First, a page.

* Proposals made by consultant for possible amendments: i) align the rules of the SE Regulation with the cross-border mergers directive and ii) make the conditions and procedures for the formation of the SE more accessible to businesses (e.g. by simplifying the cross-border requirement, by allowing also private limited liability companies to transform into an SE; by reducing the minimum capital requirement).

Will the Commission report on the SE Statute also cover the SE Directive on employee involvement?

The Commission Report will focus on the SE Regulation, which contains mainly company law rules on European Companies.

The SE Directive is a separate legal instrument which accompanies the SE Regulation as regards rules on employee involvement. Under this Directive, the creation of a European Company requires negotiations on the involvement of employees with a body representing all employees of the companies concerned. If it proves impossible to negotiate a mutually satisfactory arrangement then a set of standard principles applies, the exact nature of which depends on the format for worker participation in the companies concerned before the European Company was set up.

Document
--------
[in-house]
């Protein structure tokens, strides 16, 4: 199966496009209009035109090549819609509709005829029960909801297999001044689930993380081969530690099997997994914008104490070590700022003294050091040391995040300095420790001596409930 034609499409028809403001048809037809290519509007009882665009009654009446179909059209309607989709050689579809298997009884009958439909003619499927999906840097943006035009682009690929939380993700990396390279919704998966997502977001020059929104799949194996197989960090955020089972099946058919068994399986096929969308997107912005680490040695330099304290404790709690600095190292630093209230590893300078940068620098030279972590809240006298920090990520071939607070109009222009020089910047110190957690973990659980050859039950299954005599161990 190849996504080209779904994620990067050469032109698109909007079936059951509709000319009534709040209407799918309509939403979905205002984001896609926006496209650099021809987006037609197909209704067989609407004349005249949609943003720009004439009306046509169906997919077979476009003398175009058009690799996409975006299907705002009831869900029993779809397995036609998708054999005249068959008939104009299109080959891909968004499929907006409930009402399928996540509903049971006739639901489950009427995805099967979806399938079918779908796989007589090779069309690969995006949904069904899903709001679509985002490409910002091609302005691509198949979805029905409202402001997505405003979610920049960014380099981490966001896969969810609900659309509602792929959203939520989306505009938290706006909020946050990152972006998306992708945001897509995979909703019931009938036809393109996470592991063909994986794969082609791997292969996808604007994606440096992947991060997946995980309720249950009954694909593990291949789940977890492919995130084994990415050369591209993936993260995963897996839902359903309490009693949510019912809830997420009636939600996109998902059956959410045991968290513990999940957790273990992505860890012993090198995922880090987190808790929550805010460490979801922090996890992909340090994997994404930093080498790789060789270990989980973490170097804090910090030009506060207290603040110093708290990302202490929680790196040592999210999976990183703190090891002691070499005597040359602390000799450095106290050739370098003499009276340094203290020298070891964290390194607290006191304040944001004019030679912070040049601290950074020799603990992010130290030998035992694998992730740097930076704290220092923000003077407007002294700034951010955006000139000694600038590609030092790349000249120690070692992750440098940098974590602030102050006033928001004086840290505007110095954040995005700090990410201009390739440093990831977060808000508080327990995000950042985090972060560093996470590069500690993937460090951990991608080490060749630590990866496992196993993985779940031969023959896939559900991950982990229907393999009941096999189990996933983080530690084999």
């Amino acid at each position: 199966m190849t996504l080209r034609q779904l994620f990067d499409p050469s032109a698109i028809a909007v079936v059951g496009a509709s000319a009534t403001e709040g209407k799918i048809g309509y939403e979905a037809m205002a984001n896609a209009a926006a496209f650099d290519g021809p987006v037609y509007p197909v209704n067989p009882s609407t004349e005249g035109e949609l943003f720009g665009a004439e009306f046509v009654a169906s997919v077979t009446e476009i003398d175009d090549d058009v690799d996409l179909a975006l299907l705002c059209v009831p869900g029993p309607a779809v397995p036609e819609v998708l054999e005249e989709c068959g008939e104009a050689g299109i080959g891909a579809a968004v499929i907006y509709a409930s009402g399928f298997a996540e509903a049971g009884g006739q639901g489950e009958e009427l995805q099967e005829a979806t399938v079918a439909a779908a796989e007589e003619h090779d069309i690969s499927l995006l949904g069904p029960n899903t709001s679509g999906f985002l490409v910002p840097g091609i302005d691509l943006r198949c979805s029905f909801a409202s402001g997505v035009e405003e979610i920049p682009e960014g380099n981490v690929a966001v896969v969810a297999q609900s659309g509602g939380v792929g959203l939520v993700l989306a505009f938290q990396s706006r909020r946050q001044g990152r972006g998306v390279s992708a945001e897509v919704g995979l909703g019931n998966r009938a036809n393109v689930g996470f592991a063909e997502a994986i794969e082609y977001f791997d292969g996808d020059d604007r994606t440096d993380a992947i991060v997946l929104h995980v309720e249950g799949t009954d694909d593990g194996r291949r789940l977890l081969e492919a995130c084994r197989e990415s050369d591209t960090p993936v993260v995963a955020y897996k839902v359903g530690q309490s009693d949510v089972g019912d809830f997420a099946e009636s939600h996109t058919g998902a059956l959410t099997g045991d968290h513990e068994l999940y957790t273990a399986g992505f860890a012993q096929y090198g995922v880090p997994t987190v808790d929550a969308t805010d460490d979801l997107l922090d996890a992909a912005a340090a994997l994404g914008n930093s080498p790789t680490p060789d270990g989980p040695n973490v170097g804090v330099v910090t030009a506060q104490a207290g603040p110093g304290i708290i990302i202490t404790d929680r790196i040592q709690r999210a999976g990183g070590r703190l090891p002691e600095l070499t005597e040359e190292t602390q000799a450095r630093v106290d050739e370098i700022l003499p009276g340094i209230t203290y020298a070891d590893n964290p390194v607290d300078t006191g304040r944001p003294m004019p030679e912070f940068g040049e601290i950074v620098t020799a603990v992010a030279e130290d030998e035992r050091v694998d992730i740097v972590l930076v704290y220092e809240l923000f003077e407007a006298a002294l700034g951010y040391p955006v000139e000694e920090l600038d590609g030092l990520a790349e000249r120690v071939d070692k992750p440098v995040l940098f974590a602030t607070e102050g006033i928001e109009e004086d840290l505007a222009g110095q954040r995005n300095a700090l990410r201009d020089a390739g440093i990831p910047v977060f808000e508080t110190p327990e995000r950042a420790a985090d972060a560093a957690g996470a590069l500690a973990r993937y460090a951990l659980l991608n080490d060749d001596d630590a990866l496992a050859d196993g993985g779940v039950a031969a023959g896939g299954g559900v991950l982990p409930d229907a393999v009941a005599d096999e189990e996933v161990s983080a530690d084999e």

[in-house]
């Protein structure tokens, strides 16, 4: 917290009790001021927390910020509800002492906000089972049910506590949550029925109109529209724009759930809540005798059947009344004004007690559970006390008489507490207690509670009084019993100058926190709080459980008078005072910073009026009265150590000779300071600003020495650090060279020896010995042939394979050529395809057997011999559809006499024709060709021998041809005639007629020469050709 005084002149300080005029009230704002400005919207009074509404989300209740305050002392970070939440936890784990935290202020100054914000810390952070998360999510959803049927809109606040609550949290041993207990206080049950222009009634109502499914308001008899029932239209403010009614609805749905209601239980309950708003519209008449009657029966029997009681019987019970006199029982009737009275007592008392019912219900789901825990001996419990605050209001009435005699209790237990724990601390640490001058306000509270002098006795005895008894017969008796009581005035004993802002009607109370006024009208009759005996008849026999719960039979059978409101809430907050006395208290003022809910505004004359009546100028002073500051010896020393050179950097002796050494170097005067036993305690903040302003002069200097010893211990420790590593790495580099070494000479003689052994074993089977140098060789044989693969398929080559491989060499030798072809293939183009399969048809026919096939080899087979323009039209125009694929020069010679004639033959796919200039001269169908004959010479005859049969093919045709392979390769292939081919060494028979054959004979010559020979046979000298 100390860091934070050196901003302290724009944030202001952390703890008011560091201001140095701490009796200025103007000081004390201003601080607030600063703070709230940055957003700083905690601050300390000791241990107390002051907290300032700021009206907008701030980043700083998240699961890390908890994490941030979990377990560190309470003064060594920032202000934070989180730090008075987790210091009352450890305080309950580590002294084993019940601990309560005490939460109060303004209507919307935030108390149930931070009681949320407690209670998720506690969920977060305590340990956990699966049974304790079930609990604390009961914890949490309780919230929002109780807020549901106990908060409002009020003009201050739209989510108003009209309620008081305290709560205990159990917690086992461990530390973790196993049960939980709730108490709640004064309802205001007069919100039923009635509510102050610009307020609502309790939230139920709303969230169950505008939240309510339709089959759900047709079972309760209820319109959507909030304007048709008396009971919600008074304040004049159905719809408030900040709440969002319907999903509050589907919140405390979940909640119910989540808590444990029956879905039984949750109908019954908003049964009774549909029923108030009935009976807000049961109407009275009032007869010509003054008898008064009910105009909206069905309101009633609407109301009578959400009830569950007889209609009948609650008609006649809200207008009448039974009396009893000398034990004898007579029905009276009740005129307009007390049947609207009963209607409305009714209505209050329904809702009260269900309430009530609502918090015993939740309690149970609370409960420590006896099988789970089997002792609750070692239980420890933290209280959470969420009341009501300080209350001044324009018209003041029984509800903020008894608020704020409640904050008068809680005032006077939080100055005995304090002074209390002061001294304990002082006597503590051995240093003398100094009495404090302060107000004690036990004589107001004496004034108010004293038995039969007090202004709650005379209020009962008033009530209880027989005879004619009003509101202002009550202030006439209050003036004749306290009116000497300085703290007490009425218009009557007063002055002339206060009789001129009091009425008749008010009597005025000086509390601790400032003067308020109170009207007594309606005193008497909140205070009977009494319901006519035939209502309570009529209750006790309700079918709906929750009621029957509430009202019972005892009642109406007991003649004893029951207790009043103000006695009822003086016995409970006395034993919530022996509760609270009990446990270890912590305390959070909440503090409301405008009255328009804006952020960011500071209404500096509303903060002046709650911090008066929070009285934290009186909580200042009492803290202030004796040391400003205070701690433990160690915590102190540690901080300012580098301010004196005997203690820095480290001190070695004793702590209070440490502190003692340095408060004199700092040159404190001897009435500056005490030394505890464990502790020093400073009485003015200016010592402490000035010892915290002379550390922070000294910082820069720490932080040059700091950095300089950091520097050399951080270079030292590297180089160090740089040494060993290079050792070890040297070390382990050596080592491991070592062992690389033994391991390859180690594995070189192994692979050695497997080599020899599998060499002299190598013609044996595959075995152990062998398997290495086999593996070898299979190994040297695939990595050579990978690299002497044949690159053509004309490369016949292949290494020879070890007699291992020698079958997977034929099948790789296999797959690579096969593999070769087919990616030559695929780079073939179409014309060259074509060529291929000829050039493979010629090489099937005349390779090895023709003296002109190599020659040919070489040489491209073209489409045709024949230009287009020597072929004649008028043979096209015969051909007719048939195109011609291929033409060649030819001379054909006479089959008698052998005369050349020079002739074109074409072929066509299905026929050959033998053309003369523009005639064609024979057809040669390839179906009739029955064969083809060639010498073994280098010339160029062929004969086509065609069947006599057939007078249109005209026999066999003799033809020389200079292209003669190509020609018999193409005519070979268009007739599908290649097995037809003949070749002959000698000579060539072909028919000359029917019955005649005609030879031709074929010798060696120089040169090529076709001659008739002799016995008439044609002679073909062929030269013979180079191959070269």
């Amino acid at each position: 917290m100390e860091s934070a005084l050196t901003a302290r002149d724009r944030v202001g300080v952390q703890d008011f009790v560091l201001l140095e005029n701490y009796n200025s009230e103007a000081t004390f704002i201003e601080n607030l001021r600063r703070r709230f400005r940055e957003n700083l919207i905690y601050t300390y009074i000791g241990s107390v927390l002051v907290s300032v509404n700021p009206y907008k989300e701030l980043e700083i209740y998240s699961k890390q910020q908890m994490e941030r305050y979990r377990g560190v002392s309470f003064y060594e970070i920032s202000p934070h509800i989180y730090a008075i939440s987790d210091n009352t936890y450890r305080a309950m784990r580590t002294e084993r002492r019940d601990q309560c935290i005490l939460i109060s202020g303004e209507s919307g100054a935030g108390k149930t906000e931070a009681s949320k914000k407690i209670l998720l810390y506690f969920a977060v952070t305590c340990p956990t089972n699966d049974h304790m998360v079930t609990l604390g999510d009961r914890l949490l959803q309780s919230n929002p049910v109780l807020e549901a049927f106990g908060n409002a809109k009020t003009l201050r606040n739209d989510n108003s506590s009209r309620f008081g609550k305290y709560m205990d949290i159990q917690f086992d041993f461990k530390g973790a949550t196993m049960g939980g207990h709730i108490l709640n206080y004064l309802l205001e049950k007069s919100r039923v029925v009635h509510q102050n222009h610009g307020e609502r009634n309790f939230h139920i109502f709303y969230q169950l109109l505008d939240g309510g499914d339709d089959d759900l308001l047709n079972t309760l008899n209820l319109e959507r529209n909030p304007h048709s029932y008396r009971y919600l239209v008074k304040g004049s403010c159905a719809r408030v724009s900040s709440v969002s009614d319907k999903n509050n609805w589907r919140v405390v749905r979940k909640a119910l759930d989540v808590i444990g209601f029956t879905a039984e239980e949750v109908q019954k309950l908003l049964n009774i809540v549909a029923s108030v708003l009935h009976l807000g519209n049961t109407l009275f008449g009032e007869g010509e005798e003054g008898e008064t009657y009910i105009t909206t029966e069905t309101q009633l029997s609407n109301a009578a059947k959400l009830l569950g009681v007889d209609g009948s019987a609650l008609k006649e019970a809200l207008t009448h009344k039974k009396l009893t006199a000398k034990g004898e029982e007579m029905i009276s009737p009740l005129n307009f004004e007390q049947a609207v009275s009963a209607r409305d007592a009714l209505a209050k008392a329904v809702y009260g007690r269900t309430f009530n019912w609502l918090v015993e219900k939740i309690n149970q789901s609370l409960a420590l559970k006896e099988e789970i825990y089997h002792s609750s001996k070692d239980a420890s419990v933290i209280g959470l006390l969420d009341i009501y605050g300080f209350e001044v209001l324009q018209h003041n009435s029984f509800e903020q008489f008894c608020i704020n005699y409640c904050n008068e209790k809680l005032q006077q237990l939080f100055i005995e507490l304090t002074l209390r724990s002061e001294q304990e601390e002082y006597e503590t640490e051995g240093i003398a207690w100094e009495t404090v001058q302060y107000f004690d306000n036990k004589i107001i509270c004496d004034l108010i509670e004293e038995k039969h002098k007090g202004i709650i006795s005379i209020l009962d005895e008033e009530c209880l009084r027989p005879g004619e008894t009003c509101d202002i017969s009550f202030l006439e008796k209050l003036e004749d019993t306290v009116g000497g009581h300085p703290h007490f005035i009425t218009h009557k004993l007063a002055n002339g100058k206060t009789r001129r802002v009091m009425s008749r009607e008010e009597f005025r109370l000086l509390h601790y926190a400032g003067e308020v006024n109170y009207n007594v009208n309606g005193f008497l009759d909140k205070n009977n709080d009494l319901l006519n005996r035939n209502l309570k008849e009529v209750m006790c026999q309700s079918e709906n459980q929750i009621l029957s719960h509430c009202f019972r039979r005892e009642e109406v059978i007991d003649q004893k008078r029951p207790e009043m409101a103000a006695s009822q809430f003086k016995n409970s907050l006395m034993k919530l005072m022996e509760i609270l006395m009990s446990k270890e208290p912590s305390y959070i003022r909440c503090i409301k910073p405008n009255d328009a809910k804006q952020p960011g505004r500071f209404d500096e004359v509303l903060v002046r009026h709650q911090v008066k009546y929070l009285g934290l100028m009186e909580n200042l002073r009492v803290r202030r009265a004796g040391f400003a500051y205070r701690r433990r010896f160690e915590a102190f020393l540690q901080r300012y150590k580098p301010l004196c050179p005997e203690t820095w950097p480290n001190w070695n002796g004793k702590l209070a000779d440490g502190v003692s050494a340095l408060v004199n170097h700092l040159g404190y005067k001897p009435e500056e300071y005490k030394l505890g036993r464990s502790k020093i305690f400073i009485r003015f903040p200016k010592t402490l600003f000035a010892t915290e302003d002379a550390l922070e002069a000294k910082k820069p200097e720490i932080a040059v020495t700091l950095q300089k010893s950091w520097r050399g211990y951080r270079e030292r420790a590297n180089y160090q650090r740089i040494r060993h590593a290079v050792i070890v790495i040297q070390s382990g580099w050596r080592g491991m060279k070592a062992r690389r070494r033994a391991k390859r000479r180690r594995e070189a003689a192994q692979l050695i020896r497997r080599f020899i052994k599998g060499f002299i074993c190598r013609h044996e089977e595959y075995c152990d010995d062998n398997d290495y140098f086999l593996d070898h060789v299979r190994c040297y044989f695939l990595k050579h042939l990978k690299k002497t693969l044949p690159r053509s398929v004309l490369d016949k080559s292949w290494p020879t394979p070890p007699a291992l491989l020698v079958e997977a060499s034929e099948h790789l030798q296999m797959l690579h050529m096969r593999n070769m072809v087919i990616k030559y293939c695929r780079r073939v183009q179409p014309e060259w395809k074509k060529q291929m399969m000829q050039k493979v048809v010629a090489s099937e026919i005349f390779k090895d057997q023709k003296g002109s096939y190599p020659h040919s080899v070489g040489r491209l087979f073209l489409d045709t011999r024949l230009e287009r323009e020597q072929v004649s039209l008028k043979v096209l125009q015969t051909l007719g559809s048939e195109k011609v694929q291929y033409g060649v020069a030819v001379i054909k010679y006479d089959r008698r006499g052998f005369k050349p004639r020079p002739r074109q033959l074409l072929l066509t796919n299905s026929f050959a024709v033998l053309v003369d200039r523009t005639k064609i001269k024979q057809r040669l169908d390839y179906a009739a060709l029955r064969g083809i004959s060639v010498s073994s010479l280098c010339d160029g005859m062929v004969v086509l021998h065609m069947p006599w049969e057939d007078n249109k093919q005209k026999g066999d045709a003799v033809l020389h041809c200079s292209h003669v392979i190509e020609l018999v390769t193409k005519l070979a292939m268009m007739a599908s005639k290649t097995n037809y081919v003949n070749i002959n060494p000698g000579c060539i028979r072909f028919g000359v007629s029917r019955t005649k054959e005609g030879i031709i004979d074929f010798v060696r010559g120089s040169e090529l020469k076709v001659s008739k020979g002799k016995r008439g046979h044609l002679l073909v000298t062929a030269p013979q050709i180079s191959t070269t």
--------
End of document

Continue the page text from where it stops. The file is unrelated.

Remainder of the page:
The SE Directive was already reviewed in 2008:

Does the Commission intend to amend the SE Statute?

The SE Regulation requires the Commission to consider, on the basis of the assessment of the application of the SE Regulation, whether any amendments are necessary. The Commission is currently in the process of analysing the application and effectiveness of the SE Statute. The external study, consultation and conference are all part of that work. Before any decision is taken on whether to make changes in the current legislation, the Commission has to thoroughly assess the effects of the current SE Statute and then consider the possible impact of amendments, if any.

Will the Commission follow the recommendations for amendments provided by the external study?

The external study presents only recommendations which do not bind the Commission. They are part of the process in evaluating the existing framework and reviewing it. These suggestions will of course be studied. It will be for the Commission to decide whether and which amendments of the SE Statute, if any, to propose.

Further information about the SE Statute, its advantages, methods of setting up etc - Commission memo.

Source: European Commission